6.  Points out that the temporary provisions of the Accession Treaty introduce a derogation from the maximum number of seats in the European Parliament, as set in the Treaties, until the end of the 2009-2014 parliamentary term; is resolved to present its proposal for the decision determining the new composition of the European Parliament in good time before the 2014 elections, in accordance with Article 14(2) TEU; points out that all relevant institutional aspects of the accession must be taken into consideration in their entirety;

7.  Points out that the procedures for the adoption of, on the one hand, the Accession Treaty with the Republic of Croatia and, on the other, the protocols requested by Ireland and the Czech Republic have different treaty bases – Articles 49 TEU and 48 TEU respectively – and therefore that they could not be legally incorporated into a single act; stresses that the two procedures may coincide in time, reflecting the spirit of the political agreement incorporated into the Council’s conclusions of June and October 2009; insists, however, that any possible linkage between the two processes must not in any way unduly delay the date of accession;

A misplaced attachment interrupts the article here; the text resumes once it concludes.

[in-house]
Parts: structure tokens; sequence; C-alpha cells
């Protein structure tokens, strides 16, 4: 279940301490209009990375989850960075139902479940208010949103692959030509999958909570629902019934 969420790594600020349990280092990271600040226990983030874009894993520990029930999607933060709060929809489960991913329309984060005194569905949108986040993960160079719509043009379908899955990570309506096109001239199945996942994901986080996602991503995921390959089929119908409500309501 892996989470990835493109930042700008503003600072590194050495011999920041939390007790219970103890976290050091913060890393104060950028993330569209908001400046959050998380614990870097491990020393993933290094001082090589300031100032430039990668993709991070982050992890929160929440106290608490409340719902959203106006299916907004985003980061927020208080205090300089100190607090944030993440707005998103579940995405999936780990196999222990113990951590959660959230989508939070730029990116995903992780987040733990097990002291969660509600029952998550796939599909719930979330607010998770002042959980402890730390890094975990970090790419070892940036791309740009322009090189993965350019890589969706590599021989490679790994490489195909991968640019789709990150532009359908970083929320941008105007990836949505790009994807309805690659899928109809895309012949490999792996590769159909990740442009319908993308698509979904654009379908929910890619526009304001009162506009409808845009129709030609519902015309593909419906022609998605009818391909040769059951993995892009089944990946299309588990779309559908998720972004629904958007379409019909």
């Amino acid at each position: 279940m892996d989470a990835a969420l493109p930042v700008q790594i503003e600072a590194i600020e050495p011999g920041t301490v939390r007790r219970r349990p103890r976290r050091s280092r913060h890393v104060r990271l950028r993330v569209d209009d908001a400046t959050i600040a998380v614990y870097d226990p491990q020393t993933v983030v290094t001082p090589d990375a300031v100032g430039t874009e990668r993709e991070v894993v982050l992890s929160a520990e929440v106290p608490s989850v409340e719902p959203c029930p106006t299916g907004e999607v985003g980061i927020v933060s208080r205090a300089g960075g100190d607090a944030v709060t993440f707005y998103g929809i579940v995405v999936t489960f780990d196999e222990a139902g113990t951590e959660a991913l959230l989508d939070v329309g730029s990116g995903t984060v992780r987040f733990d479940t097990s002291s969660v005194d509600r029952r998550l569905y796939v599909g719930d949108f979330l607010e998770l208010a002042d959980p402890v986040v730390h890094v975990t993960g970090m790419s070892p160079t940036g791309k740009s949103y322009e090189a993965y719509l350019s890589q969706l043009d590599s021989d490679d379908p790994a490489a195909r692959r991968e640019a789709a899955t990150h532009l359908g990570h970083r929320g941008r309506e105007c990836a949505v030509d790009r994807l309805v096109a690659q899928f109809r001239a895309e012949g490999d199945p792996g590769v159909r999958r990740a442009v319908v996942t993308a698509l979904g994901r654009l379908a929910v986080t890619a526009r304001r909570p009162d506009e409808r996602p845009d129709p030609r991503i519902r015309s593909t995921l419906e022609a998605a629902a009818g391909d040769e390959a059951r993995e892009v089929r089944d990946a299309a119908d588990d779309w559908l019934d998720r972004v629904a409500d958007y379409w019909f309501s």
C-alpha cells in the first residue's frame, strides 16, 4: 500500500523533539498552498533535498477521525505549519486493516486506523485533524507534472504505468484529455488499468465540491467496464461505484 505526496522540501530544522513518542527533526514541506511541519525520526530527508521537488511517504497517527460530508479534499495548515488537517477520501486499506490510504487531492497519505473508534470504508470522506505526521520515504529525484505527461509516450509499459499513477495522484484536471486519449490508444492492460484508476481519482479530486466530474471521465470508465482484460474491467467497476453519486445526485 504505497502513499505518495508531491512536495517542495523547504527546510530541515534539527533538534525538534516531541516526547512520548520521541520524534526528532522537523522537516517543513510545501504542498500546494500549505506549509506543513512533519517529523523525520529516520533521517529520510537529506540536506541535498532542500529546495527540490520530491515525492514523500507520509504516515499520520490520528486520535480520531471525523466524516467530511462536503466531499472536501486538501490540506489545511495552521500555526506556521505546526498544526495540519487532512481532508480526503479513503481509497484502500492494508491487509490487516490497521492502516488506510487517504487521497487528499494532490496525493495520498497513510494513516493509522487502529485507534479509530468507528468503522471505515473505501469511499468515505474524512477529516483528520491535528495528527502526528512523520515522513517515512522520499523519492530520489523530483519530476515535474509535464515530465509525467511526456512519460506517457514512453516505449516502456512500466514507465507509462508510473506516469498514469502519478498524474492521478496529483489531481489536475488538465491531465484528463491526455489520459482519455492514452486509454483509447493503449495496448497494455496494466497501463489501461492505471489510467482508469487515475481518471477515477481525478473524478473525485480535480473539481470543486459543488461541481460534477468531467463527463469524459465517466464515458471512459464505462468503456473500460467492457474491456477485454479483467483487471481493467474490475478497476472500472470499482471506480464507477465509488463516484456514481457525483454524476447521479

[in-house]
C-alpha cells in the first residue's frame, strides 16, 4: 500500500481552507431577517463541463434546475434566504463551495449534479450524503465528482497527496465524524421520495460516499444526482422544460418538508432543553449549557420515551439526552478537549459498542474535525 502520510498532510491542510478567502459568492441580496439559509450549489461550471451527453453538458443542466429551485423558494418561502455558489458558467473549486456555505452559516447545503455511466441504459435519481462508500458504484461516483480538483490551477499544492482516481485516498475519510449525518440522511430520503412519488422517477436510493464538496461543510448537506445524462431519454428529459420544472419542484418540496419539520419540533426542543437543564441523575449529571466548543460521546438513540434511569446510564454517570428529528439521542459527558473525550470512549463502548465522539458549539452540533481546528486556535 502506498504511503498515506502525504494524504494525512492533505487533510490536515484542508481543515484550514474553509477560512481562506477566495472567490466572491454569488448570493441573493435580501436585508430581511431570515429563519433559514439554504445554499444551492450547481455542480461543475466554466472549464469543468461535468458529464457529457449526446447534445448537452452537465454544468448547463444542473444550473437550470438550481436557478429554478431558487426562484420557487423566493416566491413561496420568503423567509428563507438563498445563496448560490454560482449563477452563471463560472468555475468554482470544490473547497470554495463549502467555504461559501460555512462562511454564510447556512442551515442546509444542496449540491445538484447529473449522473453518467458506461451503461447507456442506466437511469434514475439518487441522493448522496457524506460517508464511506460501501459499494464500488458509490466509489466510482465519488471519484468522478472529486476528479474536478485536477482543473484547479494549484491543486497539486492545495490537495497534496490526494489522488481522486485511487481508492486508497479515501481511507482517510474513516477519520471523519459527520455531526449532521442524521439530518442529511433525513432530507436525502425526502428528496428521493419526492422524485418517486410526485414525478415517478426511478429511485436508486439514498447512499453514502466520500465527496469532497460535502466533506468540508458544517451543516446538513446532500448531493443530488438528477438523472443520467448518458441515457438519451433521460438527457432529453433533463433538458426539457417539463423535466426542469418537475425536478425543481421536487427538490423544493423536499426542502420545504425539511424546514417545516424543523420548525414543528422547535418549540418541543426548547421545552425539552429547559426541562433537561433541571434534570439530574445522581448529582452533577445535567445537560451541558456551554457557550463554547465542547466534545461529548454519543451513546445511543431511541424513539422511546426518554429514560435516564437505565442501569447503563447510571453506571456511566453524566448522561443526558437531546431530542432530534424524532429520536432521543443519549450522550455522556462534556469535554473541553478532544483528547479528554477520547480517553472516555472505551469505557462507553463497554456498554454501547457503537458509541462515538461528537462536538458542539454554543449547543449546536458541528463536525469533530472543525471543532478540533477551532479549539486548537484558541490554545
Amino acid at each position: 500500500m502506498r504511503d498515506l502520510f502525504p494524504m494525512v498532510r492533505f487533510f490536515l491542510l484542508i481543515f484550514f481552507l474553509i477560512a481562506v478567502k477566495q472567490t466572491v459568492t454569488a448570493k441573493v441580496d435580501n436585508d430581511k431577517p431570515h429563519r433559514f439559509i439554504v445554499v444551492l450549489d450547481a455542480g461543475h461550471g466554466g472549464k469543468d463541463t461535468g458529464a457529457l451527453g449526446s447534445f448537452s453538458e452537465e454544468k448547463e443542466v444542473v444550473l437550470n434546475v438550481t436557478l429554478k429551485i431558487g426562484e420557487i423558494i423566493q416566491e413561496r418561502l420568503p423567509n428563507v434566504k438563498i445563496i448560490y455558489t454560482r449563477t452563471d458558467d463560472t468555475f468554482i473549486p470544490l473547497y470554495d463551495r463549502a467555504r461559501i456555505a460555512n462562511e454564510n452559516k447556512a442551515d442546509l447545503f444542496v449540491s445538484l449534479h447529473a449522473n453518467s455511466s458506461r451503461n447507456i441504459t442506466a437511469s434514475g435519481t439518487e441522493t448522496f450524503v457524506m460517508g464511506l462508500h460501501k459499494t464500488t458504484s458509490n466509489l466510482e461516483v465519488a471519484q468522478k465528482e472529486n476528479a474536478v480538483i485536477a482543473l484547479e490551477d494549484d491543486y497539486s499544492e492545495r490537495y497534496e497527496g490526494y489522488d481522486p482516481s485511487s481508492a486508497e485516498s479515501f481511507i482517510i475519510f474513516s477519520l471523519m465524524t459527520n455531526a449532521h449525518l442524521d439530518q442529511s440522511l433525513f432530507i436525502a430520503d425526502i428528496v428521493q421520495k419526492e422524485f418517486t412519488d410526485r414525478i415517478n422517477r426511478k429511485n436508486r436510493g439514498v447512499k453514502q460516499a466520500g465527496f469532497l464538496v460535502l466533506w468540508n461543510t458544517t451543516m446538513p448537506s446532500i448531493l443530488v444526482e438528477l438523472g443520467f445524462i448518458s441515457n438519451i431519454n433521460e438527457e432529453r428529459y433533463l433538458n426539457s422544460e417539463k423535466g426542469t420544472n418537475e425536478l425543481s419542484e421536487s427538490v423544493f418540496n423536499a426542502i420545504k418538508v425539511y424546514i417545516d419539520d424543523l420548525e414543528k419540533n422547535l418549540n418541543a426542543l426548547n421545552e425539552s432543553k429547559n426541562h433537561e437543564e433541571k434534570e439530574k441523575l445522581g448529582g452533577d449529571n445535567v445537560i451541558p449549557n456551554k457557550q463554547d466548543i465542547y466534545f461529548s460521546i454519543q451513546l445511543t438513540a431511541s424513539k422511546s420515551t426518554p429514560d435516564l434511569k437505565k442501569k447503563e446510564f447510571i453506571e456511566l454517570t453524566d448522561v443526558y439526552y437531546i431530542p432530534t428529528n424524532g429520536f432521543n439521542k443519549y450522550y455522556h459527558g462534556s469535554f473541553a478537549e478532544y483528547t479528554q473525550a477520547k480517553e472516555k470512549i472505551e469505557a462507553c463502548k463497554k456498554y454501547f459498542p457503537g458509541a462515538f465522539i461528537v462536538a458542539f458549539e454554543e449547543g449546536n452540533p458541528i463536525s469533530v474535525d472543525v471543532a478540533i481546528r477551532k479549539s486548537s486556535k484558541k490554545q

RESULT OF FINAL VOTE IN COMMITTEE

Date adopted

24.10.2011

 

 

 

Result of final vote

+:

–:

0:

19

1

0

Members present for the final vote

Andrew Henry William Brons, Carlo Casini, Andrew Duff, Roberto Gualtieri, Enrique Guerrero Salom, Zita Gurmai, Stanimir Ilchev, Constance Le Grip, David Martin, Paulo Rangel, Algirdas Saudargas, György Schöpflin, József Szájer, Rafał Trzaskowski

Substitute(s) present for the final vote

Sandrine Bélier, Zuzana Brzobohatá, Marietta Giannakou, Íñigo Méndez de Vigo, Helmut Scholz, Alexandra Thein